Assuming that it is freezing Weather and a mixture of alcohol and. Water has been placed in the circulating system, as the automobile erigine runs liquid from the circulating system will pass through chamber 35 and float hydronieter 52.. The location of the hydrometer will depend on the specic gravity of the liquid.
The temperature controlled metal bellows 2t, will contract in falling temperatures, and through lever 24 will move panel 6E until arrour 'i5 indicates the outside temperature on scale l2. The
d moves into the horizontal part of the opening 16, or above same, which may be occasioned by fall of the outside temperature or increase of density of the cooling solution due to evaporation of alcohol, the driver is informed that his radiatoris in danger of freezing. He thereupon adds alcohol in sufficient quantity to bring the band 54 below the'horizontal part of the opening 16,
As the automobile is driven rapidly on a cold day the wind resistance at the radiator lowers the temperature and correspondingly the temperature of housing for metal bellows 20 will be lowered, aiecting the bellows and causing it to show a lower reading on panel 66. Thus it will be seen that the temperature indicated will correspond with the 'actual temperature encountered by the radiator.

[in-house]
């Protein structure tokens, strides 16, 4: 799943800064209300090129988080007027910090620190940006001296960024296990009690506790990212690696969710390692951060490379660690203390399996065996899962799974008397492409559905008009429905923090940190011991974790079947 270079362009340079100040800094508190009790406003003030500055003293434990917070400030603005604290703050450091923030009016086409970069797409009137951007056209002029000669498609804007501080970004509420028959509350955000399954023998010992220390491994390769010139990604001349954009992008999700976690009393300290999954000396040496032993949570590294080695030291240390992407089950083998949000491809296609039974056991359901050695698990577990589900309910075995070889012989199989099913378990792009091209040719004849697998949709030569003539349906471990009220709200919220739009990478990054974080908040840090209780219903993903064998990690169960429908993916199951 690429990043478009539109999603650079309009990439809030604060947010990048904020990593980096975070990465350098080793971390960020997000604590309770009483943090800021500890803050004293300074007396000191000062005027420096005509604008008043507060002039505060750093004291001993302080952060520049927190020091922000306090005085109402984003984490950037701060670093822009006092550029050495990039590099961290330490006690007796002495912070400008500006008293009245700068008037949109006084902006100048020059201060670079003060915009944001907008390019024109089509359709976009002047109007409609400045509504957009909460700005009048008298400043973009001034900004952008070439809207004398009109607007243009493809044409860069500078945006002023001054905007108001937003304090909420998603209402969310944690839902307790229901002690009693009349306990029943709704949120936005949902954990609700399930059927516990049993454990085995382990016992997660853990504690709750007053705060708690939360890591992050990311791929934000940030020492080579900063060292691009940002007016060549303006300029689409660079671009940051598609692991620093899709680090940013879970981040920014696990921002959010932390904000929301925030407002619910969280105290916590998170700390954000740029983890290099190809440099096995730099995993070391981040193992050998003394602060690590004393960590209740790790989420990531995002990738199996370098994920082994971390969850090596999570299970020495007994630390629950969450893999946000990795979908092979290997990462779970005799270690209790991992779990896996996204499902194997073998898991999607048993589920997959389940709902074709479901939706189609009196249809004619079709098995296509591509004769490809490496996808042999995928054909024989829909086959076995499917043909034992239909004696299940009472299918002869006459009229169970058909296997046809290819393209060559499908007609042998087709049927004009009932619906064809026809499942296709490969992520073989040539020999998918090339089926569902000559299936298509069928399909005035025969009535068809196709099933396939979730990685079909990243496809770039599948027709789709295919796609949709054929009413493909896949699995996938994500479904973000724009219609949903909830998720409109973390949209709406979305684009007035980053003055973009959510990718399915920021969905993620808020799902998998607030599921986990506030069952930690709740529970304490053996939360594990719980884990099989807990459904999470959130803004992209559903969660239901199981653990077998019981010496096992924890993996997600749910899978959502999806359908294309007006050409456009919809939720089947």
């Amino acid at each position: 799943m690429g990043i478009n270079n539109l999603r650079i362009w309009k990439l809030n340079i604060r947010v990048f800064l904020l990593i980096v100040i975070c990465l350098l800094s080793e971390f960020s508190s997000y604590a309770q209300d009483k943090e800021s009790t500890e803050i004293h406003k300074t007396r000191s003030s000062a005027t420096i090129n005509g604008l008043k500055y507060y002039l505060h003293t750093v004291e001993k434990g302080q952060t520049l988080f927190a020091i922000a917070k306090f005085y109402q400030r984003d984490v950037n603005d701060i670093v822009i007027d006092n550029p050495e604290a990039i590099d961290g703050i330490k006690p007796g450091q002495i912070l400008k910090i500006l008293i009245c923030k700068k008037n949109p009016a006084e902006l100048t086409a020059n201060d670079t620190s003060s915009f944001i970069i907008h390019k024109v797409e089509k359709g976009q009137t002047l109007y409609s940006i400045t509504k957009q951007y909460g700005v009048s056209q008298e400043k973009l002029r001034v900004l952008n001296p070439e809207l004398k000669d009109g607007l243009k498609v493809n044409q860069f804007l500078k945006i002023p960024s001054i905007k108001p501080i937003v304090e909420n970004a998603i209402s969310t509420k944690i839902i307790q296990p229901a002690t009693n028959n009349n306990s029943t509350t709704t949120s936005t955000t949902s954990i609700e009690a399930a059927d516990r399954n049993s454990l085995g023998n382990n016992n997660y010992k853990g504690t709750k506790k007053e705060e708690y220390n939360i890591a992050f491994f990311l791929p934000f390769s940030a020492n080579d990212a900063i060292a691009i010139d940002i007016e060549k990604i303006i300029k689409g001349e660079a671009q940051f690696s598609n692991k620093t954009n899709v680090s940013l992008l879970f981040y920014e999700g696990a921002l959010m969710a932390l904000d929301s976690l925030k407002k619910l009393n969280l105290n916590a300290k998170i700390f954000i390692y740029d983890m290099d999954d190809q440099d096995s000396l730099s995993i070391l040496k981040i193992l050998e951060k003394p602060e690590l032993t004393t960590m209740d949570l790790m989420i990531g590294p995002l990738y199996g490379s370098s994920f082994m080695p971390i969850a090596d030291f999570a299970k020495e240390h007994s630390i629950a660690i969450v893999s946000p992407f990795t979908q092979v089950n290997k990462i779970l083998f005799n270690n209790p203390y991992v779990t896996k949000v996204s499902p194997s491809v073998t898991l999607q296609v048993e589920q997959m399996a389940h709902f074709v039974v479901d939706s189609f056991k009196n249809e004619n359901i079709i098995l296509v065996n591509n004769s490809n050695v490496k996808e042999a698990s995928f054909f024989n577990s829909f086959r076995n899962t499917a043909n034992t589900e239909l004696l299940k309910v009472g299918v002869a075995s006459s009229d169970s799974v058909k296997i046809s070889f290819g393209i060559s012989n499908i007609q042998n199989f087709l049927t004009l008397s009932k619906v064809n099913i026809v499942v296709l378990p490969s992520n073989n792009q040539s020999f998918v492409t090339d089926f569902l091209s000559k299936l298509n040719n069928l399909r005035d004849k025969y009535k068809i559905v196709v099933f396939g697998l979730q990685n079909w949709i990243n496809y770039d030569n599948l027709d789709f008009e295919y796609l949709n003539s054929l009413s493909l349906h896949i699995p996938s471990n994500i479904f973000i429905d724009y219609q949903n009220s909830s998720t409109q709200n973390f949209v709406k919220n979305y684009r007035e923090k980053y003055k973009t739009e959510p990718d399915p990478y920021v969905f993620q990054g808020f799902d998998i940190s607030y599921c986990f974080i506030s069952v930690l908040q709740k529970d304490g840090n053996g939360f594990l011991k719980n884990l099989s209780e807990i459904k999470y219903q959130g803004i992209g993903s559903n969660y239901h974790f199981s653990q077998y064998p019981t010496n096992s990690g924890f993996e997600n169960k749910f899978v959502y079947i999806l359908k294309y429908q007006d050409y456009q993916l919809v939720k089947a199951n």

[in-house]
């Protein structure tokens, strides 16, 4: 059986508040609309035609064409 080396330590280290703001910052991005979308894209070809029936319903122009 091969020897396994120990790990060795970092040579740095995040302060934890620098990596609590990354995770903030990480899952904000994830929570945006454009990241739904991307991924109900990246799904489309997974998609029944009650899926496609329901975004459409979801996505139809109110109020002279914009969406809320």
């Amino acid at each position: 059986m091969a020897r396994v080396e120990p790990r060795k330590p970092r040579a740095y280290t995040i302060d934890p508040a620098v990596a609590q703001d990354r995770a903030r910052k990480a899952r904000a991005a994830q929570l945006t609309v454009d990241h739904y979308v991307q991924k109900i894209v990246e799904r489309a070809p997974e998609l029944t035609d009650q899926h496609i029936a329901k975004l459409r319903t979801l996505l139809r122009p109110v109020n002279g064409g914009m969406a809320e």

It will be seen that the band on the hydrometer and the slot on the thermometrically actuated sliding plate constitute a common mechanism responsiveA to both the hydrometric device and the thermometric device to indicate` freezing hazard, i. e.,' the danger of the solution freezing if reduced to prevailing atmospheric temperature. In using the phrase a common mechanism responsive to both the hydrometric device and the thermometric device," I contemplate that the phrase would not embracel a mere optically convenient juxtaposition of a thermometric indicator and a hydrometric indicator each working `over its vown scale where one does not constitute an index reference for the other, but that it would embrace an arrangement where the devices or their indicators jointly iniiuence a common indicator or detector, such as a direct reading pointer, indicating or detecting the freezing hazard.
The invention is capable of wide variation within equivalent limits and I contemplatesuch variation as may be desirable or useful in the particular adaptation of the invention shown, or in its adaptation to other devices. I do not restrict myself in any unessential particulars, but what I claim and desire to secure by Letters Patent is: